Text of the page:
Steven Dutch, Professor Emeritus, Natural and Applied Sciences, University of Wisconsin - Green Bay
|Cretaceous "Windrow" Formation
During the Cretaceous, a seaway extended from the Gulf of Mexico up the middle of North America to the Arctic. It extended as far east as Minnesota. The transition between marine and nonmarine rocks in Minnesota is pretty well defined and the seaway very likely never extended as far east as Wisconsin. The Cretaceous shorline was probably more or less coincident with the present eastern edge of the Cretaceous marine rocks. Cretaceous rocks overlie the iron formations of the Mesabi Range in northern Minnesota and the marine-nonmarine transition is well documented there.
On the map, the marine rocks are indicated in Minnesota only. They should not be confused with Paleozoic rocks of the same color in Wisconsin. The legend has been omitted but the thumbnail sketch maps are retained to help interpret the Wisconsin geology.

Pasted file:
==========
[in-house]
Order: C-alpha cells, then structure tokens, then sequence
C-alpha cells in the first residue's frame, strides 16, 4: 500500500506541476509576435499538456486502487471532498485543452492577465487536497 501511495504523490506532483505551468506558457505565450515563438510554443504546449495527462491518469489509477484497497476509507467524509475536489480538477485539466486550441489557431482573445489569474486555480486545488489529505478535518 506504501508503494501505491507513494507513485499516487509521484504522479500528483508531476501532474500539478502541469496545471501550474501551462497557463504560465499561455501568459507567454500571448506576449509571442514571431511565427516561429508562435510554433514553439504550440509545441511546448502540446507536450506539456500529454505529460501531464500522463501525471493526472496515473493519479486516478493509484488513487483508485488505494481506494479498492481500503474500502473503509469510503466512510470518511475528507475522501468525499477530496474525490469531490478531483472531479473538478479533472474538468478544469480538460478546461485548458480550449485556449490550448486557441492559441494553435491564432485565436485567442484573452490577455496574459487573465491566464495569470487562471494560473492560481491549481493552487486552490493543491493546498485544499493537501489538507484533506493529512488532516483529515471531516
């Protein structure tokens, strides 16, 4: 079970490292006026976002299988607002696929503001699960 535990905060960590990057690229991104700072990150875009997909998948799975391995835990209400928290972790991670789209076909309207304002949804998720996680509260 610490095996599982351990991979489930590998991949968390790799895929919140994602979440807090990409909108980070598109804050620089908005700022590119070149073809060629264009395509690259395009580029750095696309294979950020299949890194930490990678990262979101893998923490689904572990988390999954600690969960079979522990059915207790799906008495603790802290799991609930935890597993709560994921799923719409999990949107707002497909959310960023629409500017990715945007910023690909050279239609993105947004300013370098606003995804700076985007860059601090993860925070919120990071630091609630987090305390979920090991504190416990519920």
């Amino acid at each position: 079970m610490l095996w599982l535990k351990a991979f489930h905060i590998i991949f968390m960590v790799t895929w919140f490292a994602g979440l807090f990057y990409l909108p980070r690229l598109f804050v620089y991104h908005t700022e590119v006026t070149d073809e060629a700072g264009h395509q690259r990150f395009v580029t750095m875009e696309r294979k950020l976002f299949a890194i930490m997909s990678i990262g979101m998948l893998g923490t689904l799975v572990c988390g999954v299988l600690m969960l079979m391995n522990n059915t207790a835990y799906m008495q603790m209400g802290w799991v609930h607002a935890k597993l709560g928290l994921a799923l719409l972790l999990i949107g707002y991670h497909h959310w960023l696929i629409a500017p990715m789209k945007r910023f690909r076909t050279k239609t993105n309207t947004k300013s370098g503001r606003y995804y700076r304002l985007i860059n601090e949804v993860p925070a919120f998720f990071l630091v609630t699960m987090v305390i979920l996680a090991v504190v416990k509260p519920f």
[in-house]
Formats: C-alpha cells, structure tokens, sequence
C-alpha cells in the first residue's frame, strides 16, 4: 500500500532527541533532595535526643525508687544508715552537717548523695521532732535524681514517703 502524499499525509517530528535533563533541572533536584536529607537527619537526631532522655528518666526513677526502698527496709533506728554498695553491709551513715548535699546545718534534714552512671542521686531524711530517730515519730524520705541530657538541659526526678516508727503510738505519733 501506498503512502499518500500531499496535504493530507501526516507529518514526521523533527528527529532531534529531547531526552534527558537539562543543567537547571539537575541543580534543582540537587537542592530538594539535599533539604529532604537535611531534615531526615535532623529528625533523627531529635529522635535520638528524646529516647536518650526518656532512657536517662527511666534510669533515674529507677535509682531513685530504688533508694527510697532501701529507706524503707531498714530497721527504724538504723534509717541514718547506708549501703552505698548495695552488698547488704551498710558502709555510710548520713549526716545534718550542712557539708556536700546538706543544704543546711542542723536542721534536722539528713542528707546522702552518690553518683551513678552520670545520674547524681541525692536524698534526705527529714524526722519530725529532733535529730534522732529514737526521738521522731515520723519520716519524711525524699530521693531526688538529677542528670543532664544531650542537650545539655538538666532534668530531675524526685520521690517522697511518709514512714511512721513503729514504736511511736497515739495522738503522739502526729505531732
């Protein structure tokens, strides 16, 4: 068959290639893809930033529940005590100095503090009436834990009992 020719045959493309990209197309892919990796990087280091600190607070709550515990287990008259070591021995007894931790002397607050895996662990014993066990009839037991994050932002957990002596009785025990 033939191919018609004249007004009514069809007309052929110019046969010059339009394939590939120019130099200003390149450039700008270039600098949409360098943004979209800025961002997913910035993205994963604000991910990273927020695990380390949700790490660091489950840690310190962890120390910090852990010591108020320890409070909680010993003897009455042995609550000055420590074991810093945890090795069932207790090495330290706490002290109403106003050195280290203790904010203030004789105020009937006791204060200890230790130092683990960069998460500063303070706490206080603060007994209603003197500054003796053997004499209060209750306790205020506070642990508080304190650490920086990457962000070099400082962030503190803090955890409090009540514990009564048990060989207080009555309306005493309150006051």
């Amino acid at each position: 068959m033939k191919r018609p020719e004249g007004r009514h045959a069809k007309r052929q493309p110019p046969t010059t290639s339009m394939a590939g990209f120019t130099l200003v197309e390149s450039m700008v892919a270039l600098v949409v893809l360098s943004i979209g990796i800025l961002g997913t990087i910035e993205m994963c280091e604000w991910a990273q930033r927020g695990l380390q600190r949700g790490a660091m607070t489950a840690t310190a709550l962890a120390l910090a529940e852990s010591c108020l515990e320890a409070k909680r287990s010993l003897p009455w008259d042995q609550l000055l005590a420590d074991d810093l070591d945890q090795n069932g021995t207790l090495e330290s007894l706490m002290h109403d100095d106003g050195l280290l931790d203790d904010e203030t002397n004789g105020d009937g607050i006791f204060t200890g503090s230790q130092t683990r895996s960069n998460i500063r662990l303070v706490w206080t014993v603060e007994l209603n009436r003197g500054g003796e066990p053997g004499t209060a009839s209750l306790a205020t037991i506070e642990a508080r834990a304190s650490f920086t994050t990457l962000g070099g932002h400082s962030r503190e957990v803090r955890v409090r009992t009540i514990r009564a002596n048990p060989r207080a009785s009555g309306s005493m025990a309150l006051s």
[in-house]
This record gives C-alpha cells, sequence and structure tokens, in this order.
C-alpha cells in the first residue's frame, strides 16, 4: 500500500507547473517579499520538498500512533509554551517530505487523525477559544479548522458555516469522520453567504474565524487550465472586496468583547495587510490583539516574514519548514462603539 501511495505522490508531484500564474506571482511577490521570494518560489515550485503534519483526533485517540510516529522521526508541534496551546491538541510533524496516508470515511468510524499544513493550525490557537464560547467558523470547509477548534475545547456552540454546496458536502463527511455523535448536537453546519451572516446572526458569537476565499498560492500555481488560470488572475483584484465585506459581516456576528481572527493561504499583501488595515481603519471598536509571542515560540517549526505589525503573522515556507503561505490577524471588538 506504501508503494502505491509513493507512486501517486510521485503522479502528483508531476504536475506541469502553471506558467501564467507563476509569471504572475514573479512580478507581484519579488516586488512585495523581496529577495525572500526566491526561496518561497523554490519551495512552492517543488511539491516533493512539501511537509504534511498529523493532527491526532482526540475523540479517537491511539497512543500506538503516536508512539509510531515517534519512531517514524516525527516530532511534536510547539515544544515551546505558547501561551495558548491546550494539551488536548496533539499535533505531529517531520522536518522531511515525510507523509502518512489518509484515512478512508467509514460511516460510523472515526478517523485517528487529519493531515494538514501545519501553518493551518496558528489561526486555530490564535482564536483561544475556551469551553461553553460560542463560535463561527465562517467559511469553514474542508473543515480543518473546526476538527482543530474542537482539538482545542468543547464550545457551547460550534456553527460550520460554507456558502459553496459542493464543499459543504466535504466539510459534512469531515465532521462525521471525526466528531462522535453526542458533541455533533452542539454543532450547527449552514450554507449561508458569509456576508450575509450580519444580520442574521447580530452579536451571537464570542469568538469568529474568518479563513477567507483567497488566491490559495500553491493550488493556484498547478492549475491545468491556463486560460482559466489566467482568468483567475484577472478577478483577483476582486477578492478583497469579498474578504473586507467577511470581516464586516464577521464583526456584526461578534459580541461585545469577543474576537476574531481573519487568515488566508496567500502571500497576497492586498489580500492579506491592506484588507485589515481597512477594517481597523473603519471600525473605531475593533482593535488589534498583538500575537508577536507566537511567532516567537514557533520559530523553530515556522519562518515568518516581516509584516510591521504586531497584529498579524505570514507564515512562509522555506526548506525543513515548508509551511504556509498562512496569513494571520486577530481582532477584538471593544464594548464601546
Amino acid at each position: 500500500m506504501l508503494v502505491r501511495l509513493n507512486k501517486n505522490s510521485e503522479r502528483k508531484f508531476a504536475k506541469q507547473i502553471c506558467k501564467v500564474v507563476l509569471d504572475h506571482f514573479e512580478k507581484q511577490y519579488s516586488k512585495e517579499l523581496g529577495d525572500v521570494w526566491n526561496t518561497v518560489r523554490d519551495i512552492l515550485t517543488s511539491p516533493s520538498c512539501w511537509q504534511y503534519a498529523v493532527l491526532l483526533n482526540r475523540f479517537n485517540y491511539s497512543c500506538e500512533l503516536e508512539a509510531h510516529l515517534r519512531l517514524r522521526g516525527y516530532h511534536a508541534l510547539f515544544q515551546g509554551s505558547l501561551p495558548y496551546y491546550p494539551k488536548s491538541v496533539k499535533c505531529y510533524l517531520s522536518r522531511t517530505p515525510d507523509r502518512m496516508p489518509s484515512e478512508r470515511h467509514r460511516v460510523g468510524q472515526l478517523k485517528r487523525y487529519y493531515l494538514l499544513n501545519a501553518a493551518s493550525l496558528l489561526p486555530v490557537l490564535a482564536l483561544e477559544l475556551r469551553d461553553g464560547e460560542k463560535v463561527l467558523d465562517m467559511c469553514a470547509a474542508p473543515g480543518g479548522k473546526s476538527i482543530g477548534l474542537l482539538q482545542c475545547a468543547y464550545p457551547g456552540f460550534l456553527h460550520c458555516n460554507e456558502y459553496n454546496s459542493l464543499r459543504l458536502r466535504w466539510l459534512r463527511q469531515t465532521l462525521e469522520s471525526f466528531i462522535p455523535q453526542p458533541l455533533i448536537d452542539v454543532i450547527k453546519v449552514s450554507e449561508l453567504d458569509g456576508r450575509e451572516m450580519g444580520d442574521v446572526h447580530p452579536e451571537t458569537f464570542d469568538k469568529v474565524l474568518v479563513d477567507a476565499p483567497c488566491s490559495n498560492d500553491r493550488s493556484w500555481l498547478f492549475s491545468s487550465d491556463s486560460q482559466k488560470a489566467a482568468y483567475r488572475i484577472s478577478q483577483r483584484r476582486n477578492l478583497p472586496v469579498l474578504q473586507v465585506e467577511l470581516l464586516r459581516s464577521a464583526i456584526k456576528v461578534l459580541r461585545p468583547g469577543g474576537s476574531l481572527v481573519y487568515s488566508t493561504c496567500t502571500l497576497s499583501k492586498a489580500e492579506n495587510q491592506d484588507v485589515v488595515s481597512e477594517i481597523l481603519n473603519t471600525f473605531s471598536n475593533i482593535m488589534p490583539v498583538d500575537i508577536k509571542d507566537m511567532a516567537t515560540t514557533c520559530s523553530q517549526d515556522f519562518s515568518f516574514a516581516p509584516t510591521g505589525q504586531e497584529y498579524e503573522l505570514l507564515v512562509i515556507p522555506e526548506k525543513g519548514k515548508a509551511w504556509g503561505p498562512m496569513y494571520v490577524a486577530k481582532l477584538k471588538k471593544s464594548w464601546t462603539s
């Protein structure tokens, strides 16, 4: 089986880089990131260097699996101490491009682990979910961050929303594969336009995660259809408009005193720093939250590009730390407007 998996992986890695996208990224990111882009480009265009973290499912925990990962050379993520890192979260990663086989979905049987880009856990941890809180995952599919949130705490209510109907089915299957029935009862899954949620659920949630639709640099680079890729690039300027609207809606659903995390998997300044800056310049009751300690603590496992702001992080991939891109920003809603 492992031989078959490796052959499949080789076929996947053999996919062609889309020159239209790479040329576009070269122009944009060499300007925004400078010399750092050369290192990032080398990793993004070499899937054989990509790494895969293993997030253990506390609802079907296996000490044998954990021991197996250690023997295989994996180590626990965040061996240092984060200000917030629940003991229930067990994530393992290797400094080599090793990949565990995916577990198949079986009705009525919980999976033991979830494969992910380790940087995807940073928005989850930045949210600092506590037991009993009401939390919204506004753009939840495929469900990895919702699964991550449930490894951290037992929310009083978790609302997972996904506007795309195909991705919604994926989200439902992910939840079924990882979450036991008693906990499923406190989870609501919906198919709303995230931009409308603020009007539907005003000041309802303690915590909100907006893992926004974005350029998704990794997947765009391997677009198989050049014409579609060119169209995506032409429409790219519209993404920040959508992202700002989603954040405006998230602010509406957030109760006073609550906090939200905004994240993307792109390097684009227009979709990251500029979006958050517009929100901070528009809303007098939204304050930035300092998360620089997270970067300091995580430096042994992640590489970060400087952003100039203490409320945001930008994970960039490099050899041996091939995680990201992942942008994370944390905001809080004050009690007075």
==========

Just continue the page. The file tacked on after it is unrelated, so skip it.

Cemented upland gravels and regoliths on high summits in Wisconsin were named the Windrow Formation, after Windrow Bluff on Fort mccoy. They are similar enough in composition and elevation to be equivalents of the nonmarine Cretaceous rocks in Minnesota, although no fossils have been found in them. This is the only deposit in Wisconsin between the Paleozoic and the Pleistocene.
If there are any dinosaur fossils in Wisconsin, they will probably be here. It's a long shot, but not out of the question that there may be a few fossil fragments. Given the location of the Windrow formation on very high summits, it's pretty unlikely that any Cretaceous rocks might be hidden further east beneath glacial deposits. Erosion is a fact of life in geology, and when the last outcrop of a unit is eroded away, it's gone.
Created 11 Sep 1997, Last Update 14 January 2020